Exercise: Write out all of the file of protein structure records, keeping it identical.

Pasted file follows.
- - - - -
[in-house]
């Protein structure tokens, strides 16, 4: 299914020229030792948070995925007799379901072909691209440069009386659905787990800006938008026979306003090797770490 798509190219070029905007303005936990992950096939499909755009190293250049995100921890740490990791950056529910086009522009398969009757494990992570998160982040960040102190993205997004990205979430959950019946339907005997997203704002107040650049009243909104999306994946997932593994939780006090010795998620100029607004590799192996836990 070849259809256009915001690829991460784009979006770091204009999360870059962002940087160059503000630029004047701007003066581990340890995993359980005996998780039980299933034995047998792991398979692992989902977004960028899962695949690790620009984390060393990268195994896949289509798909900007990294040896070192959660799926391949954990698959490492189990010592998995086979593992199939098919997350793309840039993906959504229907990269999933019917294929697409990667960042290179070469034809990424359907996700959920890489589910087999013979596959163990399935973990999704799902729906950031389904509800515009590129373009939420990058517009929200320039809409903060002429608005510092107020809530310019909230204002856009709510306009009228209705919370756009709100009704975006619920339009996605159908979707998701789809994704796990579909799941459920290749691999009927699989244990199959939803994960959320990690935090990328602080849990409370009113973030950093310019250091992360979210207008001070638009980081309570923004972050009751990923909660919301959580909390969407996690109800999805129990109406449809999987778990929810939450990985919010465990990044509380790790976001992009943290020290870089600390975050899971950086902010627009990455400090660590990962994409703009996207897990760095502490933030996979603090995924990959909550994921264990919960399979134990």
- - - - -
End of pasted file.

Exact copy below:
[in-house]
């Protein structure tokens, strides 16, 4: 299914020229030792948070995925007799379901072909691209440069009386659905787990800006938008026979306003090797770490 798509190219070029905007303005936990992950096939499909755009190293250049995100921890740490990791950056529910086009522009398969009757494990992570998160982040960040102190993205997004990205979430959950019946339907005997997203704002107040650049009243909104999306994946997932593994939780006090010795998620100029607004590799192996836990 070849259809256009915001690829991460784009979006770091204009999360870059962002940087160059503000630029004047701007003066581990340890995993359980005996998780039980299933034995047998792991398979692992989902977004960028899962695949690790620009984390060393990268195994896949289509798909900007990294040896070192959660799926391949954990698959490492189990010592998995086979593992199939098919997350793309840039993906959504229907990269999933019917294929697409990667960042290179070469034809990424359907996700959920890489589910087999013979596959163990399935973990999704799902729906950031389904509800515009590129373009939420990058517009929200320039809409903060002429608005510092107020809530310019909230204002856009709510306009009228209705919370756009709100009704975006619920339009996605159908979707998701789809994704796990579909799941459920290749691999009927699989244990199959939803994960959320990690935090990328602080849990409370009113973030950093310019250091992360979210207008001070638009980081309570923004972050009751990923909660919301959580909390969407996690109800999805129990109406449809999987778990929810939450990985919010465990990044509380790790976001992009943290020290870089600390975050899971950086902010627009990455400090660590990962994409703009996207897990760095502490933030996979603090995924990959909550994921264990919960399979134990």